Material Matters: Definitions of Terms

These are definitions of terms used in the dashboard.

Recycling is the process of converting waste into a form in which can be re-used in the making of another product. In Material Matters data reporting, “recycling” refers to the material collected in blue bins across campus that includes mixed plastics, glass, metals, cardboard, and papers. These mixed materials are  transported to a materials recovery facility in Charleston where it is sorted and sold to manufacturers as a commodity for industry. MIT waste audits reveal that recycling streams are often contaminated. Fortunately, the materials recovery facility process includes contamination removal, which safeguards MIT’s valuable recycling and ensures its resale for use in new products.

C & D stands for construction and demolition [debris] which includes material such as furniture, building materials, large household goods, wires, etc. that is collected and removed from small campus renovations, repair, maintenance, and move-out activities. C &D is transferred from campus to a facility that sorts through the material and separates out material for recycling.

Contamination is when material is placed into the incorrect waste stream, such as  plastic wrap or food waste deposited into recycling, or food containers deposited into food waste only bins. Contamination may additionally occur when materials contain too much food residue and fall into the “yuck” category (things that downgrade other materials and clog the system such as food, liquids, diapers, etc.).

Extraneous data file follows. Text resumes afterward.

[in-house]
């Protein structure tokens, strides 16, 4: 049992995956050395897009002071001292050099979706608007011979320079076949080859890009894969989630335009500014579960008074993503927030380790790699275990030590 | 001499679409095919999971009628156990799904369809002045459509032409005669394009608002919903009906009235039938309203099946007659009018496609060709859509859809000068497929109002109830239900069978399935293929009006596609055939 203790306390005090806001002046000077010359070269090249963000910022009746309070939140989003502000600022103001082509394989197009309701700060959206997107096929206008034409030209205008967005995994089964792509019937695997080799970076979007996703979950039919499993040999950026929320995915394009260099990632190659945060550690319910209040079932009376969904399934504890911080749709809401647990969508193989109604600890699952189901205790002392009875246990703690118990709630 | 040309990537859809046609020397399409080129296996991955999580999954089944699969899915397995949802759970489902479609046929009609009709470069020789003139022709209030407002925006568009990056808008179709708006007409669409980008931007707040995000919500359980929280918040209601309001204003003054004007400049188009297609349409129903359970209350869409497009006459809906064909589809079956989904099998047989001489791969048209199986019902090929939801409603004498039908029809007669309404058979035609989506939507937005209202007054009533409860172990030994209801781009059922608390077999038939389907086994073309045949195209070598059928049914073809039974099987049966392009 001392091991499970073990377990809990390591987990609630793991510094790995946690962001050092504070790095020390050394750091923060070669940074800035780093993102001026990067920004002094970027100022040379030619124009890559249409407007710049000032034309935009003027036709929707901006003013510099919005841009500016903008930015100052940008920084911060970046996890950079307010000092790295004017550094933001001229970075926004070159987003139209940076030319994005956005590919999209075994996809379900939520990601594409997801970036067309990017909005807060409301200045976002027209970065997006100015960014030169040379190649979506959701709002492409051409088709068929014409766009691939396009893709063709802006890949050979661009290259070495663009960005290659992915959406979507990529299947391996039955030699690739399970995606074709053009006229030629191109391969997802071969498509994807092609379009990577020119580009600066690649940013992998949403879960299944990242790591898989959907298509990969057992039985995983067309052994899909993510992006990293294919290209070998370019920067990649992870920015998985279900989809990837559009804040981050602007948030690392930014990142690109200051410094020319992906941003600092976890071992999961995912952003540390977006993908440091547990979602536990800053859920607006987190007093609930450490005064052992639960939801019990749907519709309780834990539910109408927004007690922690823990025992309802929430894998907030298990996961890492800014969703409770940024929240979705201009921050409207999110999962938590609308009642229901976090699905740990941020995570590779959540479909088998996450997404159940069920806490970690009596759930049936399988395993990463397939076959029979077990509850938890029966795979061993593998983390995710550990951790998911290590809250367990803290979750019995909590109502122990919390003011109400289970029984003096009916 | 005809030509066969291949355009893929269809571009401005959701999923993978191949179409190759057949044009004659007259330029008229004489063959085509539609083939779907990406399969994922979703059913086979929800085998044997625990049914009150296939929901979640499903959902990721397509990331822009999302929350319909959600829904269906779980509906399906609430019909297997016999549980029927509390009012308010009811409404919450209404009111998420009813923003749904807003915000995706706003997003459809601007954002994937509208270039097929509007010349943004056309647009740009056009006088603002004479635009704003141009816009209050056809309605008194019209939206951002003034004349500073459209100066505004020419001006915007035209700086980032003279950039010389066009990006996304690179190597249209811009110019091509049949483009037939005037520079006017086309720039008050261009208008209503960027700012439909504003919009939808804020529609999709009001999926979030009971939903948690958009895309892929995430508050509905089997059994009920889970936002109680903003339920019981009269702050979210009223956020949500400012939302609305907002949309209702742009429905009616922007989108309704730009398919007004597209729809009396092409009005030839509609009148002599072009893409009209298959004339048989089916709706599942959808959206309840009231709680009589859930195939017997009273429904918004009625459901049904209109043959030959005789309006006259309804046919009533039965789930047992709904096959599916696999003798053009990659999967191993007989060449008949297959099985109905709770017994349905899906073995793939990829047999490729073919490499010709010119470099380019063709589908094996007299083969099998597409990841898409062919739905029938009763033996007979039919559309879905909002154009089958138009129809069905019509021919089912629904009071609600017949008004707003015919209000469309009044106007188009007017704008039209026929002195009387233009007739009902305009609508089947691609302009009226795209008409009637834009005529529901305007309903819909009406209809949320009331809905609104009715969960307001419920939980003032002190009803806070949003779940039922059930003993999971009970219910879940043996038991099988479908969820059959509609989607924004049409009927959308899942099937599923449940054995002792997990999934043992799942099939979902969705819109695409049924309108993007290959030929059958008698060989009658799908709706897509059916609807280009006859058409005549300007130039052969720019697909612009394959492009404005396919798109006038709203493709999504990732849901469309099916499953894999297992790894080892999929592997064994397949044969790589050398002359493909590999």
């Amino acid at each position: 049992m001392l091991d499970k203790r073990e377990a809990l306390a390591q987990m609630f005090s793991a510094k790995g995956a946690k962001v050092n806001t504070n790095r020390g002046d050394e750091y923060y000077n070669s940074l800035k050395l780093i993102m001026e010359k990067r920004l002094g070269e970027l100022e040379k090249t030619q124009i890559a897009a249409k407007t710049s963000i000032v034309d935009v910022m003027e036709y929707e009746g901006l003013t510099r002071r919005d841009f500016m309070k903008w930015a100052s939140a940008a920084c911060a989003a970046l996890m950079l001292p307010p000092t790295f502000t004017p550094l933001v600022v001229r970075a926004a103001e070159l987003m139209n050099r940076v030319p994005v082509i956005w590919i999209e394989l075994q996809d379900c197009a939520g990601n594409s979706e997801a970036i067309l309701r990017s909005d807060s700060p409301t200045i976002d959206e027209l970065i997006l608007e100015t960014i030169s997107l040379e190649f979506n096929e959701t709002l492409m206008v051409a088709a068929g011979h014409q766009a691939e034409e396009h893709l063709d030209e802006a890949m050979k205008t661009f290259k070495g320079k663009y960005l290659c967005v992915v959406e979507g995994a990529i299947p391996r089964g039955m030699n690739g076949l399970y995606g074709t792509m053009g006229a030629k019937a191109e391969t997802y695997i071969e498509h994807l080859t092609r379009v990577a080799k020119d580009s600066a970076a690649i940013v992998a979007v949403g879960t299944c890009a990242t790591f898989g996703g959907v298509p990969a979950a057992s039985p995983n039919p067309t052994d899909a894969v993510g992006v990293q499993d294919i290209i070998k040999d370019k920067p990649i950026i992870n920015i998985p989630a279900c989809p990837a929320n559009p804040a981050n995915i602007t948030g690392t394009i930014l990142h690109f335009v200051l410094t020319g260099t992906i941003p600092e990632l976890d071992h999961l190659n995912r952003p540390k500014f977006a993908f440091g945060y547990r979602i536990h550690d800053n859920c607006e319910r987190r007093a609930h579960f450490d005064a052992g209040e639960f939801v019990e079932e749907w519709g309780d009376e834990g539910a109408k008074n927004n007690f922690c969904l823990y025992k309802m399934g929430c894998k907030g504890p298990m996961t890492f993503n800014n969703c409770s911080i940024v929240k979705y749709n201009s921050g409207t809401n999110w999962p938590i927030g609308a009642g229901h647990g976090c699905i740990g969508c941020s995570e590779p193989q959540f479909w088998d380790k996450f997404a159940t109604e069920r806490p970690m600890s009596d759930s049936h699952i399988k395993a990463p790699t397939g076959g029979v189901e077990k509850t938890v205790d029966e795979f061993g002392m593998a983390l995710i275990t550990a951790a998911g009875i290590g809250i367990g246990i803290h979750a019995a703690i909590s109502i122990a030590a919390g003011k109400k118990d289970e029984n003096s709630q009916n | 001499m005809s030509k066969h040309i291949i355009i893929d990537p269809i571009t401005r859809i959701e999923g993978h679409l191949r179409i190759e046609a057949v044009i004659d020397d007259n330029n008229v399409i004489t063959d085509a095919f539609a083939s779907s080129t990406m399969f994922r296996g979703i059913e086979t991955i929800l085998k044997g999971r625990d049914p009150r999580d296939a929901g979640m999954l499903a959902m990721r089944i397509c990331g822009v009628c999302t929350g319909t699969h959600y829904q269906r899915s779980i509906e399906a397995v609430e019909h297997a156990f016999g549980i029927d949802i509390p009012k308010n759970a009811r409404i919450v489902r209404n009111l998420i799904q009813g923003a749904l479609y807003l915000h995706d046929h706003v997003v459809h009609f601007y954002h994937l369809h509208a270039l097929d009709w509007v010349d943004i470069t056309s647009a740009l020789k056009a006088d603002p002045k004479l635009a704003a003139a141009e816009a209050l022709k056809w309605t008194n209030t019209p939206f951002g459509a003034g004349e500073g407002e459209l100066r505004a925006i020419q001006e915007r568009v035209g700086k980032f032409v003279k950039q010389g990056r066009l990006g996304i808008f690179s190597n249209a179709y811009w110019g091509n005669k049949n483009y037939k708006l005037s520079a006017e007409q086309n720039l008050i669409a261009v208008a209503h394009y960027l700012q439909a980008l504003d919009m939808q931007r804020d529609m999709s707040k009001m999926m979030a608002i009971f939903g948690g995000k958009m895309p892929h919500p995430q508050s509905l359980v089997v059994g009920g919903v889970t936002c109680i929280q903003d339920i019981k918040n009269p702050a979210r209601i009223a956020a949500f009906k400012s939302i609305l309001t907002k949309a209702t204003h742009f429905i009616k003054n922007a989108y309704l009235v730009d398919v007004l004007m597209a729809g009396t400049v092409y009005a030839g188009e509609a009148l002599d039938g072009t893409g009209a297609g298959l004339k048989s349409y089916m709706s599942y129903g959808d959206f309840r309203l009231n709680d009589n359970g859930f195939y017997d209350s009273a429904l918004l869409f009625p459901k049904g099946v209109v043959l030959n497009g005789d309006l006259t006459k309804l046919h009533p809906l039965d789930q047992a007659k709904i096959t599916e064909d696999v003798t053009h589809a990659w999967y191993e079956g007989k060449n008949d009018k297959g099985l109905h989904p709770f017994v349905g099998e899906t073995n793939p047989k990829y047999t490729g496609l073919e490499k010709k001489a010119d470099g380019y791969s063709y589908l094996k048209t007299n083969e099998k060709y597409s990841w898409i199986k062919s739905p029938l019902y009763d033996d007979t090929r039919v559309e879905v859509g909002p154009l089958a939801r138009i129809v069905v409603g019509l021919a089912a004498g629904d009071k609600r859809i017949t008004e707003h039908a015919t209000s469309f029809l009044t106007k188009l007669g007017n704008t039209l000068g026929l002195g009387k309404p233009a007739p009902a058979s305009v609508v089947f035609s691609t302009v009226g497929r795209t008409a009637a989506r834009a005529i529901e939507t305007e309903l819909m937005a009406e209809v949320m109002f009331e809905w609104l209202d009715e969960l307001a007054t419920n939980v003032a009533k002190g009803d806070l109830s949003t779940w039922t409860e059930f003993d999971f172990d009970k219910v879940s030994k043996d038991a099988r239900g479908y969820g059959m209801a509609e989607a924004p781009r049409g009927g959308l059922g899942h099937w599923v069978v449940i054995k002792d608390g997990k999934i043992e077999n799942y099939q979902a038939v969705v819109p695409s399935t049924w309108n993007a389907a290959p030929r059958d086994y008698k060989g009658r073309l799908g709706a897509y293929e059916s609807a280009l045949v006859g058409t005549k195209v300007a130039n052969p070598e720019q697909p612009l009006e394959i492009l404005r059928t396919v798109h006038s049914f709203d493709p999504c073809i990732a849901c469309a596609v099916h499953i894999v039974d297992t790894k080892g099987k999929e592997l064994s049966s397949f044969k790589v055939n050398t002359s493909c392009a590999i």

Diversion is the process of diverting waste from disposal in landfills or incineration through recycling, re-use and food waste collection and processing.

Diversion rates measure the portion of waste not sent to the landfill or incineration. Tracking diversion rate over time is a conventional measure of the effectiveness of waste the reduction of waste generation, recycling, and food waste collection and processing.  For MIT, diversion includes mixed recycling, food waste, yard waste, hard-to-recycle items, and other diversion (blue line plotted against the right axis). 

Food waste is an MIT waste stream category that only includes scraps and spoiled food. collected from about 20 locations on campus and processed off-campus via anaerobic digestion; converting the food waste into energy. During prior years, this stream was called "Compost" and included paper plates, utensils and containers which were processed on farms. The largest generators of campus food waste are kitchens from dining operations. 

Hard-to-recycle items include clothing, tires, mattresses, books, e-waste, and metal, which are collected in designated bins on campus. MIT engages different specialty recyclers for hauling each stream away from campus and processing and re-selling into the recycling marketplace.  

Yard waste (grass clippings, woody materials, leaves) are collected on campus by Grounds Services and transported by a contracted waste hauler to several Massachusetts farm and open air composting facilities. Much of the yard waste is re-processed into nutrient-rich loam.

Other: Miscellaneous diverted waste items from the MIT campus, including used research materials and other items that are not easily categorized.